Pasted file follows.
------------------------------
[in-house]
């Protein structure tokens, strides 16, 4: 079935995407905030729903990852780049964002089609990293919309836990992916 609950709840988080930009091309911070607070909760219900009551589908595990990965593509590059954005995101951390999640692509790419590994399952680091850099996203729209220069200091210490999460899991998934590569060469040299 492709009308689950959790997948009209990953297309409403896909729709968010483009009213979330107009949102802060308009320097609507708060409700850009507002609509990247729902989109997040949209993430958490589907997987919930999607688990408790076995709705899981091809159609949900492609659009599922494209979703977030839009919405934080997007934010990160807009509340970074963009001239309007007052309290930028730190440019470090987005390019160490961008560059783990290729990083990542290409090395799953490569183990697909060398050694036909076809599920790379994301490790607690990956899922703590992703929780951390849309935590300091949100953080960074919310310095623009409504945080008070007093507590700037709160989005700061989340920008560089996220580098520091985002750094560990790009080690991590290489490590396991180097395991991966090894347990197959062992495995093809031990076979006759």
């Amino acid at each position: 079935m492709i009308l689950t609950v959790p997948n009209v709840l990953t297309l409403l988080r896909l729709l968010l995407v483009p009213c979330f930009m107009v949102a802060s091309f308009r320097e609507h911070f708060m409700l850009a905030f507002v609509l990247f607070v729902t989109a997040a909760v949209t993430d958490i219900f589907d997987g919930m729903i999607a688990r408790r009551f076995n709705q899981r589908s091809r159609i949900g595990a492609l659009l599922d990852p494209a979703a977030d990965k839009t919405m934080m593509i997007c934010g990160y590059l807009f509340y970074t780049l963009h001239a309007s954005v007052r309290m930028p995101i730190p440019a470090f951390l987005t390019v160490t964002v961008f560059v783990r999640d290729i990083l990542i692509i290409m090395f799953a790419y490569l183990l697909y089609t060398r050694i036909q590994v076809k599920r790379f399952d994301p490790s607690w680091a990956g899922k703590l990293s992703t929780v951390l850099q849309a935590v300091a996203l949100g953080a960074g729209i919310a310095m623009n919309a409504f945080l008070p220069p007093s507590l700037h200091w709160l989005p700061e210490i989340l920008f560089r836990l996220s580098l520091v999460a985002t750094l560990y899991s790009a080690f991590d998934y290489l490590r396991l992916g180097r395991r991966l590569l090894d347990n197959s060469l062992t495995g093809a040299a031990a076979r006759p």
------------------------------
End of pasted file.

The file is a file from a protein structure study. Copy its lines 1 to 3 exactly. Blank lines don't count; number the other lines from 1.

[in-house]
């Protein structure tokens, strides 16, 4: 079935995407905030729903990852780049964002089609990293919309836990992916 609950709840988080930009091309911070607070909760219900009551589908595990990965593509590059954005995101951390999640692509790419590994399952680091850099996203729209220069200091210490999460899991998934590569060469040299 492709009308689950959790997948009209990953297309409403896909729709968010483009009213979330107009949102802060308009320097609507708060409700850009507002609509990247729902989109997040949209993430958490589907997987919930999607688990408790076995709705899981091809159609949900492609659009599922494209979703977030839009919405934080997007934010990160807009509340970074963009001239309007007052309290930028730190440019470090987005390019160490961008560059783990290729990083990542290409090395799953490569183990697909060398050694036909076809599920790379994301490790607690990956899922703590992703929780951390849309935590300091949100953080960074919310310095623009409504945080008070007093507590700037709160989005700061989340920008560089996220580098520091985002750094560990790009080690991590290489490590396991180097395991991966090894347990197959062992495995093809031990076979006759």
């Amino acid at each position: 079935m492709i009308l689950t609950v959790p997948n009209v709840l990953t297309l409403l988080r896909l729709l968010l995407v483009p009213c979330f930009m107009v949102a802060s091309f308009r320097e609507h911070f708060m409700l850009a905030f507002v609509l990247f607070v729902t989109a997040a909760v949209t993430d958490i219900f589907d997987g919930m729903i999607a688990r408790r009551f076995n709705q899981r589908s091809r159609i949900g595990a492609l659009l599922d990852p494209a979703a977030d990965k839009t919405m934080m593509i997007c934010g990160y590059l807009f509340y970074t780049l963009h001239a309007s954005v007052r309290m930028p995101i730190p440019a470090f951390l987005t390019v160490t964002v961008f560059v783990r999640d290729i990083l990542i692509i290409m090395f799953a790419y490569l183990l697909y089609t060398r050694i036909q590994v076809k599920r790379f399952d994301p490790s607690w680091a990956g899922k703590l990293s992703t929780v951390l850099q849309a935590v300091a996203l949100g953080a960074g729209i919310a310095m623009n919309a409504f945080l008070p220069p007093s507590l700037h200091w709160l989005p700061e210490i989340l920008f560089r836990l996220s580098l520091v999460a985002t750094l560990y899991s790009a080690f991590d998934y290489l490590r396991l992916g180097r395991r991966l590569l090894d347990n197959s060469l062992t495995g093809a040299a031990a076979r006759p």